Hopes of mandating paid family days may lose to recession
In 2014, the International Labour Organization reviewed parental leave policies in 185 countries and territories, and found that all countries except Papua New Guinea have laws mandating some form of parental leave.The United States, Suriname, Papua New Guinea, and a few island countries in the Pacific Ocean are the only countries in the United Nations that do not require employers to provide paid time off for new parents.Criticism is often less concerned about the idea of paternity leave itself, but condemns the fact that father's quota policies do not allow that time to be allocated to the mother instead.Critics argue that the quota harms mothers, depriving them of much needed leave, trivializes biological realities, and is an example of discrimination against mothers. Comparison between countries in term of employee benefits to leave for parents are often attempted, but these are very difficult to make, because of the complexity of types of leave available and because terms such as maternity leave, paternity leave, pre-natal leave, post-natal leave, parental leave, family leave and home-care leave, have different meanings in different jurisdictions. Comparing the length of maternity leave (which is common in international rankings) may say very little about the situation of a family in a specific country.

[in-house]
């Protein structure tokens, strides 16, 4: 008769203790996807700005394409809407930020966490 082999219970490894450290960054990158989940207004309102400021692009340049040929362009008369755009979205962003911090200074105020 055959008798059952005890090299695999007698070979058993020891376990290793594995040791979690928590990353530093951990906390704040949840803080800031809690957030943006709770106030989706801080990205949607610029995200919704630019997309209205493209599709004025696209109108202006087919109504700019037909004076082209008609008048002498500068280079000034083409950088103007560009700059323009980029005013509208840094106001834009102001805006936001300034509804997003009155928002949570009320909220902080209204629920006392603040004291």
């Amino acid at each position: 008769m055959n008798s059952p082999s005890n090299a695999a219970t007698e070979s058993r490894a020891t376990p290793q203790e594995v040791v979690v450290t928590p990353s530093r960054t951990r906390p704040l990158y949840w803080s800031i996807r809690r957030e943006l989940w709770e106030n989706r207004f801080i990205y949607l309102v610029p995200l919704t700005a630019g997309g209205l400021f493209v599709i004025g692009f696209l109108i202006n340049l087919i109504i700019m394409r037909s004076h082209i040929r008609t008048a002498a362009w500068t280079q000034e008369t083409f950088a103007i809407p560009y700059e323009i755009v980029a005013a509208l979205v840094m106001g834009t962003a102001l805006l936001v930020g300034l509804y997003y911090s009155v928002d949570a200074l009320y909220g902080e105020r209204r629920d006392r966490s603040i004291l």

While gender discrimination is illegal, without some kind of remedy, the neoclassical model would predict "statistical discrimination" against hiring women of child-bearing years.If the father does not take this reserved part of leave, the family loses that leave period -- that is, it cannot be transferred to the mother.Given the high rates of women's participation in the formal labor force in many parts of the world, there is increasing interest among social scientists and policymakers in supporting a more equal division of labor between partners.Jeremiah Carter and Martha Nussbaum have developed a political model known as the capabilities approach, where basic freedoms and opportunities are included in economic assessments of a country's well-being, in addition to GDP.Nussbaum proposed 11 central capabilities as the minimum requirement for a decent society.